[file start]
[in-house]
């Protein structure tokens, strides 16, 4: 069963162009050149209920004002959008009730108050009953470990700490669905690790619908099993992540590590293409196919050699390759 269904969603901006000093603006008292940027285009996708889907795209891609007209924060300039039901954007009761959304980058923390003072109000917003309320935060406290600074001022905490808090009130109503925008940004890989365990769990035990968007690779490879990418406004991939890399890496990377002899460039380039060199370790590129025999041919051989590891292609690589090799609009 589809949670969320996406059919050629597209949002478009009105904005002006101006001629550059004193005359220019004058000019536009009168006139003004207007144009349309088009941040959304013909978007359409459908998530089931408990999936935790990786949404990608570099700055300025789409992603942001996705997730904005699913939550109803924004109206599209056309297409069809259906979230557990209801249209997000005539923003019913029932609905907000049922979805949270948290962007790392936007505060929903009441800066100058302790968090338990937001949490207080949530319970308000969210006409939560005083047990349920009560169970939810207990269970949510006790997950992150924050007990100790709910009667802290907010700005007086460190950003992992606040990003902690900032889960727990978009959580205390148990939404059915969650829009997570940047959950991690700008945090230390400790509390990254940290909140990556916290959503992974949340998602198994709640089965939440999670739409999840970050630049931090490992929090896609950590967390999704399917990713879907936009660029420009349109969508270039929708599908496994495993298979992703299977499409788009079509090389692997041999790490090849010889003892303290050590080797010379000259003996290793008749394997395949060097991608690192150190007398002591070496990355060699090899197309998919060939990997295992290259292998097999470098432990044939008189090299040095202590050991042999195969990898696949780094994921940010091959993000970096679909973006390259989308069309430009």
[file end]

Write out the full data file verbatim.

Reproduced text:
[in-house]
């Protein structure tokens, strides 16, 4: 069963162009050149209920004002959008009730108050009953470990700490669905690790619908099993992540590590293409196919050699390759 269904969603901006000093603006008292940027285009996708889907795209891609007209924060300039039901954007009761959304980058923390003072109000917003309320935060406290600074001022905490808090009130109503925008940004890989365990769990035990968007690779490879990418406004991939890399890496990377002899460039380039060199370790590129025999041919051989590891292609690589090799609009 589809949670969320996406059919050629597209949002478009009105904005002006101006001629550059004193005359220019004058000019536009009168006139003004207007144009349309088009941040959304013909978007359409459908998530089931408990999936935790990786949404990608570099700055300025789409992603942001996705997730904005699913939550109803924004109206599209056309297409069809259906979230557990209801249209997000005539923003019913029932609905907000049922979805949270948290962007790392936007505060929903009441800066100058302790968090338990937001949490207080949530319970308000969210006409939560005083047990349920009560169970939810207990269970949510006790997950992150924050007990100790709910009667802290907010700005007086460190950003992992606040990003902690900032889960727990978009959580205390148990939404059915969650829009997570940047959950991690700008945090230390400790509390990254940290909140990556916290959503992974949340998602198994709640089965939440999670739409999840970050630049931090490992929090896609950590967390999704399917990713879907936009660029420009349109969508270039929708599908496994495993298979992703299977499409788009079509090389692997041999790490090849010889003892303290050590080797010379000259003996290793008749394997395949060097991608690192150190007398002591070496990355060699090899197309998919060939990997295992290259292998097999470098432990044939008189090299040095202590050991042999195969990898696949780094994921940010091959993000970096679909973006390259989308069309430009």